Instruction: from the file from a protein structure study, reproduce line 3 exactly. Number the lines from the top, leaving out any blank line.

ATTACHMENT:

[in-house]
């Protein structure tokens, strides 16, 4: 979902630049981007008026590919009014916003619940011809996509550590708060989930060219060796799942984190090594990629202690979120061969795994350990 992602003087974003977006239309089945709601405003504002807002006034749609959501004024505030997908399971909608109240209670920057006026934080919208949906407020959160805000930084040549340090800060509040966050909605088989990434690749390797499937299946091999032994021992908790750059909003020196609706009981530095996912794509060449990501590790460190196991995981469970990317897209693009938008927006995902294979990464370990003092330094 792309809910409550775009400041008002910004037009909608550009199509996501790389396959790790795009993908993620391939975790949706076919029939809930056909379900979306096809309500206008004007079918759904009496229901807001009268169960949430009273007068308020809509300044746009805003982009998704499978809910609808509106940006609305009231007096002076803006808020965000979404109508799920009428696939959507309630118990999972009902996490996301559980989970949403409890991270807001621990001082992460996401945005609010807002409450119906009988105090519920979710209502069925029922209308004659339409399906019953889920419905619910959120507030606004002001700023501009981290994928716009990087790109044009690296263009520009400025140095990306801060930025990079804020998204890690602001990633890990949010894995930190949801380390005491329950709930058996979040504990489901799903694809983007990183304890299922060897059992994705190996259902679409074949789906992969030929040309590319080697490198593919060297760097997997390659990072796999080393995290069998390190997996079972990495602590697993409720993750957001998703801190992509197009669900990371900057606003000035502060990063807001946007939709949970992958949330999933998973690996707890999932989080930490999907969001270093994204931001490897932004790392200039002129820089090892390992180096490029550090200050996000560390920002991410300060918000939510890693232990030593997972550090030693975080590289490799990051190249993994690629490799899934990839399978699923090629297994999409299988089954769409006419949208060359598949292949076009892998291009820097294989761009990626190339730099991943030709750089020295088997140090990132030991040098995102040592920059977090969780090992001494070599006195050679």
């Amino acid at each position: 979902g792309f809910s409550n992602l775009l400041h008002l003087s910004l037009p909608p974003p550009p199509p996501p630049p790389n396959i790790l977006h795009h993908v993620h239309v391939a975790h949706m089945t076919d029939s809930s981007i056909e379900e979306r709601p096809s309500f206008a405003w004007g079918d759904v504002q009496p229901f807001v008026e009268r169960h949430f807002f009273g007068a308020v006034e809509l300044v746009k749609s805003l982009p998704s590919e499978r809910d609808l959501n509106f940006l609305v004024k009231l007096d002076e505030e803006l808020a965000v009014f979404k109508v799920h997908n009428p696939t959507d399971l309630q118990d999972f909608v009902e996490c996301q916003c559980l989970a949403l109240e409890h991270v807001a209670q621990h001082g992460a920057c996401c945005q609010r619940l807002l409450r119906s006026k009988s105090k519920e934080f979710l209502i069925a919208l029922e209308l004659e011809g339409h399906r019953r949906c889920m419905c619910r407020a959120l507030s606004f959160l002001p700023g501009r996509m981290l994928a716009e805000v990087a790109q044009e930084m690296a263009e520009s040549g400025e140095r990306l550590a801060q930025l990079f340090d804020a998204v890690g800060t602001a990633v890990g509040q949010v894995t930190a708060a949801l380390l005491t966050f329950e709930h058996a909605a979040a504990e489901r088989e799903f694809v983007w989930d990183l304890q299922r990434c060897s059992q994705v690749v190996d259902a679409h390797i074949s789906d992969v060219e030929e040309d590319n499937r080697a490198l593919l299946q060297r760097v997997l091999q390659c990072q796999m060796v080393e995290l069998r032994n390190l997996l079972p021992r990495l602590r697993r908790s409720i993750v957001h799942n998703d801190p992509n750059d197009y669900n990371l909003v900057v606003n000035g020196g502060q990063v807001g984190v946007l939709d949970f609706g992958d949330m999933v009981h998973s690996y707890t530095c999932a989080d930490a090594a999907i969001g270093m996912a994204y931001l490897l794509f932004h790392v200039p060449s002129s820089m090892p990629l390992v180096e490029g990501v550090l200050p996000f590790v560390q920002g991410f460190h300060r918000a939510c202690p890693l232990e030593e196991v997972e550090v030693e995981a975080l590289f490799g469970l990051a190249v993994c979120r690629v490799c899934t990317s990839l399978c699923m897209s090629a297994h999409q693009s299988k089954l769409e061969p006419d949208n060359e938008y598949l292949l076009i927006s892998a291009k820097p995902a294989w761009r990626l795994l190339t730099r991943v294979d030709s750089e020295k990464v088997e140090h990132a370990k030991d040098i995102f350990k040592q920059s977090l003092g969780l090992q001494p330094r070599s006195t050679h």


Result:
């Amino acid at each position: 979902g792309f809910s409550n992602l775009l400041h008002l003087s910004l037009p909608p974003p550009p199509p996501p630049p790389n396959i790790l977006h795009h993908v993620h239309v391939a975790h949706m089945t076919d029939s809930s981007i056909e379900e979306r709601p096809s309500f206008a405003w004007g079918d759904v504002q009496p229901f807001v008026e009268r169960h949430f807002f009273g007068a308020v006034e809509l300044v746009k749609s805003l982009p998704s590919e499978r809910d609808l959501n509106f940006l609305v004024k009231l007096d002076e505030e803006l808020a965000v009014f979404k109508v799920h997908n009428p696939t959507d399971l309630q118990d999972f909608v009902e996490c996301q916003c559980l989970a949403l109240e409890h991270v807001a209670q621990h001082g992460a920057c996401c945005q609010r619940l807002l409450r119906s006026k009988s105090k519920e934080f979710l209502i069925a919208l029922e209308l004659e011809g339409h399906r019953r949906c889920m419905c619910r407020a959120l507030s606004f959160l002001p700023g501009r996509m981290l994928a716009e805000v990087a790109q044009e930084m690296a263009e520009s040549g400025e140095r990306l550590a801060q930025l990079f340090d804020a998204v890690g800060t602001a990633v890990g509040q949010v894995t930190a708060a949801l380390l005491t966050f329950e709930h058996a909605a979040a504990e489901r088989e799903f694809v983007w989930d990183l304890q299922r990434c060897s059992q994705v690749v190996d259902a679409h390797i074949s789906d992969v060219e030929e040309d590319n499937r080697a490198l593919l299946q060297r760097v997997l091999q390659c990072q796999m060796v080393e995290l069998r032994n390190l997996l079972p021992r990495l602590r697993r908790s409720i993750v957001h799942n998703d801190p992509n750059d197009y669900n990371l909003v900057v606003n000035g020196g502060q990063v807001g984190v946007l939709d949970f609706g992958d949330m999933v009981h998973s690996y707890t530095c999932a989080d930490a090594a999907i969001g270093m996912a994204y931001l490897l794509f932004h790392v200039p060449s002129s820089m090892p990629l390992v180096e490029g990501v550090l200050p996000f590790v560390q920002g991410f460190h300060r918000a939510c202690p890693l232990e030593e196991v997972e550090v030693e995981a975080l590289f490799g469970l990051a190249v993994c979120r690629v490799c899934t990317s990839l399978c699923m897209s090629a297994h999409q693009s299988k089954l769409e061969p006419d949208n060359e938008y598949l292949l076009i927006s892998a291009k820097p995902a294989w761009r990626l795994l190339t730099r991943v294979d030709s750089e020295k990464v088997e140090h990132a370990k030991d040098i995102f350990k040592q920059s977090l003092g969780l090992q001494p330094r070599s006195t050679h």